On Mar 11, 2010, at 11:23 PM, John F. Sowa wrote: (01)
> CM> As you note, a 3D ontology is in fact fully 4D -- "3+1 D" as
>> you put it -- in the sense that time is not ignored (the way the
>> "z-axis" of R3 is ignored in R2, say). Rather, the difference
>> between the two ontologies concerns how they conceive the relation
>> between individuals and time.
> Yes. The difference between a 3D and a 4D ontology is not in the
> geometry, because every point in a 3+1 D ontology can be mapped
> to and from every point in a 4D ontology by an isomorphism.
> The critical issues for ontology arise with the nature of individuals,
> the question of temporal "parts" of individuals, and the nature of
> changes to individuals. Those go beyond the geometry of space-time
> to the issues of how to represent physical things that reside, move
> around, and change in that geometry
> CM> ... the endurantist ontology doesn't "embed" isomorphically in any
>> obvious way into the perdurantist ontology (unless, perhaps, you also
>> introduce temporal parts into the endurantist ontology, which seems
>> sort of self-defeating).
> I agree.
> CM? So what, exactly, are you proposing?
> I am definitely *not* proposing any kind of embedding of a 3+1 D
> theory into a 4D theory or vice-versa.
> As many people who use a 4D approach have observed, it is possible
> to exchange data among different computer systems based on different
> ontologies. But then we have to ask: "How can they exchange names
> of people and their addresses, dates of birth, etc., and use that
> data successfully in systems that have different and inconsistent
> theories about the nature of the individuals?"
> What I am proposing, as I have said many times, is a lattice of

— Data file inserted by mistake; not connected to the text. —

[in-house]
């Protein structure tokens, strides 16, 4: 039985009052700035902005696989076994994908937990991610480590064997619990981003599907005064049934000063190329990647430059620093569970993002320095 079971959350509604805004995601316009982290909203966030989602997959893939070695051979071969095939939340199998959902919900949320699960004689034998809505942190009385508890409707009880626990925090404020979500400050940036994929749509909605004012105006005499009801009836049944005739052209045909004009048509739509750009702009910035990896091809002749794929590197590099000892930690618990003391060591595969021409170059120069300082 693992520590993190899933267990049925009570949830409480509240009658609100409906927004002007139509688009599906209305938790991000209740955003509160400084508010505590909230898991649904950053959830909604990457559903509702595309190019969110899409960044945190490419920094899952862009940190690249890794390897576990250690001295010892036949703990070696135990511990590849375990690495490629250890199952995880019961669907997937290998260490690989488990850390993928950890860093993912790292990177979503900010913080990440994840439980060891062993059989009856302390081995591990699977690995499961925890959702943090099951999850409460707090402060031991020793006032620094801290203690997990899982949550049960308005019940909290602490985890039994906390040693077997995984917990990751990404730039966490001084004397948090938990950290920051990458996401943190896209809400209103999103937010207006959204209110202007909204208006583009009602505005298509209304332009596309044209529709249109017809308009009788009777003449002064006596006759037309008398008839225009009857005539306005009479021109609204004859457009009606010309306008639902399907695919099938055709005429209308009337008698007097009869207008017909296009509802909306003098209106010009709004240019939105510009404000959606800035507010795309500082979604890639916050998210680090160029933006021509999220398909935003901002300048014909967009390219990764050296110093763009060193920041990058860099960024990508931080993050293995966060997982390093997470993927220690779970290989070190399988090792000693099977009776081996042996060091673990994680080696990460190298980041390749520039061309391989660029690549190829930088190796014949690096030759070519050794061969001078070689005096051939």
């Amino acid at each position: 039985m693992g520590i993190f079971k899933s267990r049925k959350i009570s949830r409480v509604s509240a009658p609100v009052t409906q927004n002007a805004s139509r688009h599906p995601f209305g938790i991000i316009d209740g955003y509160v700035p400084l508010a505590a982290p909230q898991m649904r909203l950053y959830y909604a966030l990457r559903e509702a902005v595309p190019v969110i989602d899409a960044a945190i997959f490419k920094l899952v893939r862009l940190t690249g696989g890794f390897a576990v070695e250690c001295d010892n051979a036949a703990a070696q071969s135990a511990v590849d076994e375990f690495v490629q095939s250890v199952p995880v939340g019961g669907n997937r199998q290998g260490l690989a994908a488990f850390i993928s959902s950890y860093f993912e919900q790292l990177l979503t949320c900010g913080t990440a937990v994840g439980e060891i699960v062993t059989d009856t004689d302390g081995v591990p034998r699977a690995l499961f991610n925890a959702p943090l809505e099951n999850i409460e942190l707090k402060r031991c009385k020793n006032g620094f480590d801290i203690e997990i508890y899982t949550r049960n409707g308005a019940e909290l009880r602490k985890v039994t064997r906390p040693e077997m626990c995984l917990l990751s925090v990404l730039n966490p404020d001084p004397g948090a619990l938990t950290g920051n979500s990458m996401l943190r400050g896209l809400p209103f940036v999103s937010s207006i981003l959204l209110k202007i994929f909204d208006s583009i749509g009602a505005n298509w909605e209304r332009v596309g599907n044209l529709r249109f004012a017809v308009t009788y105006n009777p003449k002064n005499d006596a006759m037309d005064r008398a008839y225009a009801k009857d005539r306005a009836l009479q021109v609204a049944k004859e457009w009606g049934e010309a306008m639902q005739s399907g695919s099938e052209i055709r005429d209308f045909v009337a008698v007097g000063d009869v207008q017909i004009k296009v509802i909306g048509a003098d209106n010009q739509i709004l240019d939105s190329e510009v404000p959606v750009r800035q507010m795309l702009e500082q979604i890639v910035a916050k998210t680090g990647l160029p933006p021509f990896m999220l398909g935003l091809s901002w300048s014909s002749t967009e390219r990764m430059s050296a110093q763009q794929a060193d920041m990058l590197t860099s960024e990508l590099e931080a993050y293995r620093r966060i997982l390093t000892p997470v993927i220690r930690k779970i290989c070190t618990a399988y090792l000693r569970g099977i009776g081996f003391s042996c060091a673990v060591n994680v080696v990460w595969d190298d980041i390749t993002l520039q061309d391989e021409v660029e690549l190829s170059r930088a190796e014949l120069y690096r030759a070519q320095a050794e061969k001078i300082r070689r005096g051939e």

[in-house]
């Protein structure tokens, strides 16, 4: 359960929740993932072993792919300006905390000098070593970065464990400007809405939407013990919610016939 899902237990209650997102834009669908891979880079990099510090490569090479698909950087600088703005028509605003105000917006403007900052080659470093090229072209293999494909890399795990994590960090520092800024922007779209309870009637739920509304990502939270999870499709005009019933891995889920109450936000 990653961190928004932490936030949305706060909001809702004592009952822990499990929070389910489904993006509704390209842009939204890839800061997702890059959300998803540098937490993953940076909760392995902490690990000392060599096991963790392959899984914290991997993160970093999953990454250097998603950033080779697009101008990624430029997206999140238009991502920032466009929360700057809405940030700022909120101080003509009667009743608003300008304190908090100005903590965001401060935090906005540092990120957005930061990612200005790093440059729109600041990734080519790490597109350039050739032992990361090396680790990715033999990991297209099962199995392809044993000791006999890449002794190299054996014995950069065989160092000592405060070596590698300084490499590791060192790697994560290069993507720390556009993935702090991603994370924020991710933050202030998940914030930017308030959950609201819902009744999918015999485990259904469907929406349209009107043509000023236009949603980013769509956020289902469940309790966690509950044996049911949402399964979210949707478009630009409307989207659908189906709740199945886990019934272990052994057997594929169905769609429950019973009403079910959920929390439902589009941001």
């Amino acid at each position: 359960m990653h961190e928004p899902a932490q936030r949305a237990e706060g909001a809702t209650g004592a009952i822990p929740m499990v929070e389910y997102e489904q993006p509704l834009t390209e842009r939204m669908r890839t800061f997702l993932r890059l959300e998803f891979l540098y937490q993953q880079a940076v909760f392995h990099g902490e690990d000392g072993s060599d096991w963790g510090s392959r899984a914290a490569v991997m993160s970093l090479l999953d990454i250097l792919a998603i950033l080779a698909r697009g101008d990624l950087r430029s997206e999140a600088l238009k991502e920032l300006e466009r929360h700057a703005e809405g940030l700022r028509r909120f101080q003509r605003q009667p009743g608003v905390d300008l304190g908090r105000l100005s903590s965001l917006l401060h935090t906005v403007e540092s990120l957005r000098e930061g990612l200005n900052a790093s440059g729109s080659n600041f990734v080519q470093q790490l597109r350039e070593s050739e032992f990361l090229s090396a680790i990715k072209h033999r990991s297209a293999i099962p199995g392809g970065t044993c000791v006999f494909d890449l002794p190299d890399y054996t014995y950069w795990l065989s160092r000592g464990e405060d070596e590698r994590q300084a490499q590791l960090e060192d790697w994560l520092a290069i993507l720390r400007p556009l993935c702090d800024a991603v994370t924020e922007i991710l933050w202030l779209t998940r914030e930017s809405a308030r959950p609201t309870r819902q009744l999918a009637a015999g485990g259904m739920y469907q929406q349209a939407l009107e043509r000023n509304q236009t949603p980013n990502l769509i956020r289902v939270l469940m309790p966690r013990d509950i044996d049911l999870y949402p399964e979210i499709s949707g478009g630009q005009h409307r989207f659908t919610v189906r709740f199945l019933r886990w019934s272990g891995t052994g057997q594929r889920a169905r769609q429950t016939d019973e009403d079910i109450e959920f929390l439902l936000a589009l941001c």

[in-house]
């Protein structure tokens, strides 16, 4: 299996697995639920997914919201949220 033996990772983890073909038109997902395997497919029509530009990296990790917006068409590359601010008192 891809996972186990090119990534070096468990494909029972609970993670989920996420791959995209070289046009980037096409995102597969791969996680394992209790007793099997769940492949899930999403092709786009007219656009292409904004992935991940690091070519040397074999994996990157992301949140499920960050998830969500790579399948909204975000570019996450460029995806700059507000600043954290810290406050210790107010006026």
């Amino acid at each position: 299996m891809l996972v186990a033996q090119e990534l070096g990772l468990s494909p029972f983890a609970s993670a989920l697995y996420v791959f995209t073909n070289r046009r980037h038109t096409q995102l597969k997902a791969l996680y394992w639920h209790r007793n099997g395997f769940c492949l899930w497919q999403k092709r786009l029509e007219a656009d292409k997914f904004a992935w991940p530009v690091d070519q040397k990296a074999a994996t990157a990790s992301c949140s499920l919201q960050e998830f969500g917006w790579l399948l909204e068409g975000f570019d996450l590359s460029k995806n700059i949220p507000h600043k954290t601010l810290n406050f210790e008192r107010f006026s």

> theories -- or at least a finite subset (hierarchy) of theories
> that have actually been defined and stored in a repository).
> To illustrate the issues, let me consider a particular individual
> named Kermit. Somebody who talks in ordinary English with a
> 3+1 D ontology might make the following observations:
> 1. At time t1, Kermit was an egg.
> 2. Later, at time t2, Kermit was a tadpole.
> 3. Later, at time t3, Kermit was a frog.
> Another person who uses a 4D ontology might say that the individual
> named Kermit has temporal parts. His egg part has a range of times
> that includes t1, his tadpole part includes t2, and his frog part
> includes t3.
> This example shows that the problem arises with talk about parts.
> There is a simple way to avoid that problem: don't talk about
> parts. Just talk in simple observation terms:
> at t1, Kermit egg.
> at t2, Kermit tadpole.
> at t3, Kermit frog.
> A theory that can express just these observations would be
> very underspecified. It couldn't express or reason about
> the many things one might want to say about frogs and their
> spatial and/or temporal parts. But any data that can be
> expressed in simple, observational terms can be shared among
> more detailed theories that do detailed reasoning about
> those observations.
> But somebody might ask,... (02)
But the question I would ask is, how can you write that in FOL in such
a way that you don't fall into one or the other of the 4D/(3+1)D
frameworks? Put another way, how can one formalize this 'minimalist/
neutral' way of talking? This isn't at all obvious. One way would seem
be to have a temporally indexed hybrid logic, where entire sentences
(tenseless and timeless) are associated with times, with the meaning
'this is true then'. But then the sentences themselves have to be
understood as written in 'presentist' language, so they quantify over
entities which exist **at a time**, and there is no way to quantify
over entities which, um, endure over several times, such as Kermit in
the example. In fact, this whole "sequence-of-presentist-views" idea
is, I strongly suspect, what gives rise to the whole warped idea of a
'continuant' in the first place. OR, you can give the same formalism a
rather different semantics, in which the successive sentences are
considered to be about 3-d slices of a 4-d world, but then... you see
where this is going. It really is extremely hard to come up with a
single semantic picture or account which is neutral towards these two
views of time. They are profoundly irreconcileable. (Your reassuring
talk of 'frogs' begs the question, because the 4d view of what 'frog'
means is fundamentally different from the continuant view of what
'frog' means. The two world-views are not talking about the same kind
of frogs. Continuants are *logically impossible* in a 4-D world. )
What we can do is give a single formal account which can be
interpreted in either way, and I think this is the best we can do. (03)
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